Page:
Frans Preidel of Brown Harris Stevens at One Beacon Court, where he recently rented an apartment for $65,000 per month after a bidding war.
When Miron Properties’ Jeffrey Schleider signed on in April to market a two-bedroom Lincoln Square penthouse, he never thought the property would inspire a bidding war. With an asking rent of $15,000 per month, the unit is “pretty expensive,” compared to most New York apartments, Schleider said, and he suspected it would appeal to a very small group of wealthy renters.
So he was surprised to receive no less than three competing offers on the property, all close to the asking price. Schleider asked each of the would-be renters to submit second bids, and then asked for each party’s best and final offer. The apartment eventually rented for the asking price, with the winning bidder agreeing to pay a portion of the rent up front.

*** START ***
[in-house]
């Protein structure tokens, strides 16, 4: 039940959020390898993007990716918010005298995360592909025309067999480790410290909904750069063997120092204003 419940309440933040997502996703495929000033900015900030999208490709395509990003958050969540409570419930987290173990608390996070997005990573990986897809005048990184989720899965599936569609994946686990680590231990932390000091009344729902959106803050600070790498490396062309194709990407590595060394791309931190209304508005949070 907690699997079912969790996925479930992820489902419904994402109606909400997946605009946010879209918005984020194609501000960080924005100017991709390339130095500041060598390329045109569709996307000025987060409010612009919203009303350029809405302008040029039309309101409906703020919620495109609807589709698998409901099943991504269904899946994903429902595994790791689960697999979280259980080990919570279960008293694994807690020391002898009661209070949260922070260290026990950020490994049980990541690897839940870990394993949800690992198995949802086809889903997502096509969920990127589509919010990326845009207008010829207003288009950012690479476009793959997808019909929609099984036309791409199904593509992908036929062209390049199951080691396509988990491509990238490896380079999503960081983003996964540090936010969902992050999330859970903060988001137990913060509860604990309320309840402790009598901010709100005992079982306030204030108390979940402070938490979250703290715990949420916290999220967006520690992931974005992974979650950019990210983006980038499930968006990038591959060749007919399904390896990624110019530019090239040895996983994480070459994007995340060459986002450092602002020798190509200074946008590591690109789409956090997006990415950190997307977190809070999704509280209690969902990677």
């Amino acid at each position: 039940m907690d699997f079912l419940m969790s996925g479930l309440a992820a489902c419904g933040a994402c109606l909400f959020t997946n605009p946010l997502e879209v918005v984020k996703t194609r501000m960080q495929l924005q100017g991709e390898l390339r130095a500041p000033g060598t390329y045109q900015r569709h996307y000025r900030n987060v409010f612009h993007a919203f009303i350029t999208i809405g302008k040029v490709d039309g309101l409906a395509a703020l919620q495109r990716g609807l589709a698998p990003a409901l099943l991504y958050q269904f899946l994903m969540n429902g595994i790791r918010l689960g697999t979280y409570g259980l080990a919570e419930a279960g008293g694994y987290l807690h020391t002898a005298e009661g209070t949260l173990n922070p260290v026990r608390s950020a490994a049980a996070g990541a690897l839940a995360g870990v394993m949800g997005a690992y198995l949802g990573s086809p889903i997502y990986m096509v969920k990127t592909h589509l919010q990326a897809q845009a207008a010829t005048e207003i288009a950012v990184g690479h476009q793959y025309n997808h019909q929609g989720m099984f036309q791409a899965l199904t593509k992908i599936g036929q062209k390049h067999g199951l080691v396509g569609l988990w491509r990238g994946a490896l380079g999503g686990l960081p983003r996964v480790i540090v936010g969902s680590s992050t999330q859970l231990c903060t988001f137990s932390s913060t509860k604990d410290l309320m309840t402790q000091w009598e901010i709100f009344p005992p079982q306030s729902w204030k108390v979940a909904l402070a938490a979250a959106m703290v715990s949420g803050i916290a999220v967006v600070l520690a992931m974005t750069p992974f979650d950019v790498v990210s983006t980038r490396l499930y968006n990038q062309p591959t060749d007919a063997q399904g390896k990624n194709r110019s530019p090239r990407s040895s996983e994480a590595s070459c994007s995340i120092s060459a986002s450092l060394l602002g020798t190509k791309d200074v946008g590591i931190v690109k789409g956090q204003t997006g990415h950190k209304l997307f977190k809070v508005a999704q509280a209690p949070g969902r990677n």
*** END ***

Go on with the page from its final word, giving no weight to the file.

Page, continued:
Schleider’s experience is far from unique. With the rental market booming, brokers say, the competition for high-end rental apartments is heating up, prompting a growing number of bidding wars.
Bidding wars are less common among rentals than sales, in part because asking rents are far more flexible than sales prices. And while rental bidding wars occasionally appeared in the hot pre-financial-crisis market, they were virtually nonexistent during the recession.
Lately, however, they’re making a comeback, brokers said. That’s especially true for high-end rentals, a market so competitive that tenants often end up paying more than the asking rent.
“I’ve been doing this since 1998, and rarely have I seen a rental bid up further than the asking price,” said Citi Habitats’ Nathaniel Faust. Now, however, “there’s a lot of frustration from renters who are losing out on apartments, so they’re willing to pay above-ask to make sure their search is over.”
The increased competition is allowing landlords to be selective about the tenants they accept, to the chagrin of wealthy would-be renters, who often respond by offering a year of rent up front or attempting to show landlords that they are desirable renters.